A take-away restaurant near my house offers customers free home delivery or a ten per cent discount if you pick up. It sounds much better than saying you get no discount for picking up and suffer a ten per cent fee for delivery – this is the power of ‘framing’. Now David Hardisty and colleagues have dug a little deeper into framing, to show first, that these kinds of effects can interact with people's political persuasion, and second, that they can act by altering the order of people's thoughts.
Hundreds of online participants chose between various flights, computers and so on. In each case they could plump for a cheaper option or a more expensive, greener option, the latter including either a 'tax' to help reduce carbon emissions, or an 'offset' to do the same – depending on how the choice was framed. Whether the expensive option was framed as a tax or offset made no difference to Democrat (left-wing) participants. By contrast, Republicans (right-wing) and Independents were much less likely to choose the more expensive option when it was labelled as a tax.
In a second study the researchers added a technique known as 'concurrent thought listing', which involved the participants sharing their thoughts as they made their product choices.
This process revealed that when the expensive option was labelled as a tax, the Republicans and Independents, but not Democrats, had a consistent tendency to weigh-up the advantages of the cheaper option first before they considered the benefits of the greener choice. This is significant because past research shows that when we appraise options in sequence, the first item we consider tends to be favoured. Consistent with this, the tax frame led Republican participants to not only consider the cheaper option first but also to generate more supporting evidence for it. By contrast, when the expensive, greener option was labelled as an offset, political affiliation was no longer associated with the order in which options were considered, nor the weight of evidence generated for each option.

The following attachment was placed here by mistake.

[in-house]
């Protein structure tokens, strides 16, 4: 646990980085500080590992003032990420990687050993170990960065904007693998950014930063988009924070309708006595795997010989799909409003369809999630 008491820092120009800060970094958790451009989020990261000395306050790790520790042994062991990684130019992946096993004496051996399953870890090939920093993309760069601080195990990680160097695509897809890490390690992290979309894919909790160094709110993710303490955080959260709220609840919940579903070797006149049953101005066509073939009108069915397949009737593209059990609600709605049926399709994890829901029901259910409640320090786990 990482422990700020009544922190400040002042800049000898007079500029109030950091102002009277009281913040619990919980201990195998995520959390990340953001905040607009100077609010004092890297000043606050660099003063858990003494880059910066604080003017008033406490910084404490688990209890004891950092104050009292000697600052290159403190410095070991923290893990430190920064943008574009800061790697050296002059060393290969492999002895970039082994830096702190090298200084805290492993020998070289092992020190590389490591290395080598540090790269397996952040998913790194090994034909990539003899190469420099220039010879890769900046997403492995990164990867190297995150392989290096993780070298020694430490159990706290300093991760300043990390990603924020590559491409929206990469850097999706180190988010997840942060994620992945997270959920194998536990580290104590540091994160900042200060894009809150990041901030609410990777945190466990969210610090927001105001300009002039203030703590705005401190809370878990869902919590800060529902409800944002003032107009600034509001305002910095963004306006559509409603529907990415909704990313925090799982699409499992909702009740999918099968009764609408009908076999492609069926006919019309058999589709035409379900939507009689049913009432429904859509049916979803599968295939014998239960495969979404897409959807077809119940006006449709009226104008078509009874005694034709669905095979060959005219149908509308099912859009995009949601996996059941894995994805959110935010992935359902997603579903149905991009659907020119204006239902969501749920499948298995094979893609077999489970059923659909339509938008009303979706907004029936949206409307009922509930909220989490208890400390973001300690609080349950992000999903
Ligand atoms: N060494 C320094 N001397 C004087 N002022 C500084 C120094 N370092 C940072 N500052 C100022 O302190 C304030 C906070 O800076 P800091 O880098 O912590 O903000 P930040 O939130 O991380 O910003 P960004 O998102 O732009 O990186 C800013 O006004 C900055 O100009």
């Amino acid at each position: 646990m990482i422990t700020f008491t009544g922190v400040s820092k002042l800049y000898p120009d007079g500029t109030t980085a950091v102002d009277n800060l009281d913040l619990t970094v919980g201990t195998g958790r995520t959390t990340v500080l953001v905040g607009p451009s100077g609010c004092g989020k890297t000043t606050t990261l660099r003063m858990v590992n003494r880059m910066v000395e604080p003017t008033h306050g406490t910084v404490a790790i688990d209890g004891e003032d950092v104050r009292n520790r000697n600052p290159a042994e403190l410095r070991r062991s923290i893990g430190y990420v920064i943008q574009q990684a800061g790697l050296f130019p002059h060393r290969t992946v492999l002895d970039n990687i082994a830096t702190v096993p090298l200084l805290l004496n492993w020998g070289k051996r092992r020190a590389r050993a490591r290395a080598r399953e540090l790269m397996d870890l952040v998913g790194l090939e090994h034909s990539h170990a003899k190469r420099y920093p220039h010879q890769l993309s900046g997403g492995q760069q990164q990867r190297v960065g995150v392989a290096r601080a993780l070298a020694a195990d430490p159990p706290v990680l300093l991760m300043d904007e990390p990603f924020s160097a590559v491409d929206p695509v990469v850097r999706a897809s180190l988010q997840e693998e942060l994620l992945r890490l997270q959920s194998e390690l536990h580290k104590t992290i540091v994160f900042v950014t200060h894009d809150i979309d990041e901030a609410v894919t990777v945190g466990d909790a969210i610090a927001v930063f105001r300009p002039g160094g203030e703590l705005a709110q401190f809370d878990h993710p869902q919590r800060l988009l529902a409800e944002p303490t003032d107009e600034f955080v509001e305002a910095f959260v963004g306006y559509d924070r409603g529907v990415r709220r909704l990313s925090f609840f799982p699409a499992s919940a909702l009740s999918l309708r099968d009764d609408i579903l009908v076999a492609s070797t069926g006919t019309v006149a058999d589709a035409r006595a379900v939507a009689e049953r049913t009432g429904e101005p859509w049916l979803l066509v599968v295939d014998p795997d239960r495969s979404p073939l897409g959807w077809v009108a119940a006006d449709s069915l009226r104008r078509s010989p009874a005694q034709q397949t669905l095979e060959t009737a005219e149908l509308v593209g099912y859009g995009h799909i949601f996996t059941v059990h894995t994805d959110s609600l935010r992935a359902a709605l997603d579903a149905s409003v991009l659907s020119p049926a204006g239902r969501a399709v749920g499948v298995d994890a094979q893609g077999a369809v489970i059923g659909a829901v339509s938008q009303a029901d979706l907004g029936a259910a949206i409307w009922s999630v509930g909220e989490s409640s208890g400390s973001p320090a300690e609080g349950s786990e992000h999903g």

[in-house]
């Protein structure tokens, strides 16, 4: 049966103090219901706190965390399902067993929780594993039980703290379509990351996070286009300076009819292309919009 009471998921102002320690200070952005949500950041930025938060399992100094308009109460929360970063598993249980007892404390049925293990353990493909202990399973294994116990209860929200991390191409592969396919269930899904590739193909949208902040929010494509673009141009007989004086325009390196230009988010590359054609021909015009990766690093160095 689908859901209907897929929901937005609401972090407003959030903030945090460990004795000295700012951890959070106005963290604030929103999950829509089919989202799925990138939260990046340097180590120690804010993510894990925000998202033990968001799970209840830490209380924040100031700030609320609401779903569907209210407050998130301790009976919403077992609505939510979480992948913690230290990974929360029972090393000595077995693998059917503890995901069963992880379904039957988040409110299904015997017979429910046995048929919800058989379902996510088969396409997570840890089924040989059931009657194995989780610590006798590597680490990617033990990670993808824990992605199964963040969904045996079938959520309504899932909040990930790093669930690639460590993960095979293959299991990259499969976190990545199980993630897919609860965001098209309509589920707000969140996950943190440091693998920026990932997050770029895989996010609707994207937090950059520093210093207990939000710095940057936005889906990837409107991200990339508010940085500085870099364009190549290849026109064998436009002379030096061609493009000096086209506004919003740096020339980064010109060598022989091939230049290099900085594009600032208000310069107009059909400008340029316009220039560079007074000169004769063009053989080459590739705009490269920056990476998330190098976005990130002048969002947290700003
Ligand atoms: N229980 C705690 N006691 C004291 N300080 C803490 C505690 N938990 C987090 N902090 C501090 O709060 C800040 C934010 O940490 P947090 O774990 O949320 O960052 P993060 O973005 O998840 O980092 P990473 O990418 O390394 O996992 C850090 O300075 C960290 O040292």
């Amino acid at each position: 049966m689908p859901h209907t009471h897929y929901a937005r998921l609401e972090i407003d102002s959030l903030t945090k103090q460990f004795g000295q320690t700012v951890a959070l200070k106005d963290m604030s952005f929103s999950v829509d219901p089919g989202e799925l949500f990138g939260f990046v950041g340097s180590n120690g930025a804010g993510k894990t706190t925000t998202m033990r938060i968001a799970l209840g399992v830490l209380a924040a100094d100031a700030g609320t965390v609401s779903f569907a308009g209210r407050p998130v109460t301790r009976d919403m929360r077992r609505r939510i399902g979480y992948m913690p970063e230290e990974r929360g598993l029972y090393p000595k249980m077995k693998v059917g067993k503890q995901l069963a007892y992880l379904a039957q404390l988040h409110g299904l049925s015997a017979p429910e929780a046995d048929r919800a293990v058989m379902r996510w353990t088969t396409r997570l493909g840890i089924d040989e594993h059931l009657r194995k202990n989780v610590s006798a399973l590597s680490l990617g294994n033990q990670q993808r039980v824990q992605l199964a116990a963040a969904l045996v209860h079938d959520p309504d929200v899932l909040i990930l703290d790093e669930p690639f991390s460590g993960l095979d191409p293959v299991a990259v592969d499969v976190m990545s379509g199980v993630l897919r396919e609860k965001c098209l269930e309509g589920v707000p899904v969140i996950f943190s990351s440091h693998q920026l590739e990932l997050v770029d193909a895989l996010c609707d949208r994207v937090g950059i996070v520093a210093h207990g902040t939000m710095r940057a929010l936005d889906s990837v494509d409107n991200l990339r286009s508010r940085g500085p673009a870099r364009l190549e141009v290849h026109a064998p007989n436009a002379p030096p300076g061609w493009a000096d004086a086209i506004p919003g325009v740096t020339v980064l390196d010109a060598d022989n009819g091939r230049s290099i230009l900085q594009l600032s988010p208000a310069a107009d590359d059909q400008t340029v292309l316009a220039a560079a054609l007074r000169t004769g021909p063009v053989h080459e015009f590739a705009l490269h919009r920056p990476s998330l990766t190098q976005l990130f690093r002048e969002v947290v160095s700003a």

A final study tested whether the order in which we consider options really does have a causal role in our decision making. Participants of all political persuasions were instructed to consider the benefits of the greener, more expensive option first, whether it was labelled as a tax or offset. Despite this instruction, 54 per cent of Republicans failed to comply (showing just how averse they were to the 'tax' label). However, among those participants who did comply, this instruction had the effect of eliminating the interaction between framing and political affiliation – that is, the Republicans were no longer repelled by the greener, expensive option even when it was labelled as a tax.
‘Policy makers would be wise to note the differential impact that policy labels may have on different groups,’ the researchers concluded. ‘What might seem like a trivial semantic difference to one person can have a large impact on someone else.’
Hardisty, D., Johnson, E., & Weber, E. (2009). A Dirty Word or a Dirty World?: Attribute Framing, Political Affiliation, and Query Theory. Psychological Science, 21 (1), 86-92 DOI: 10.1177/0956797609355572
Post written by Christian Jarrett (@psych_writer) for the BPS Research Digest.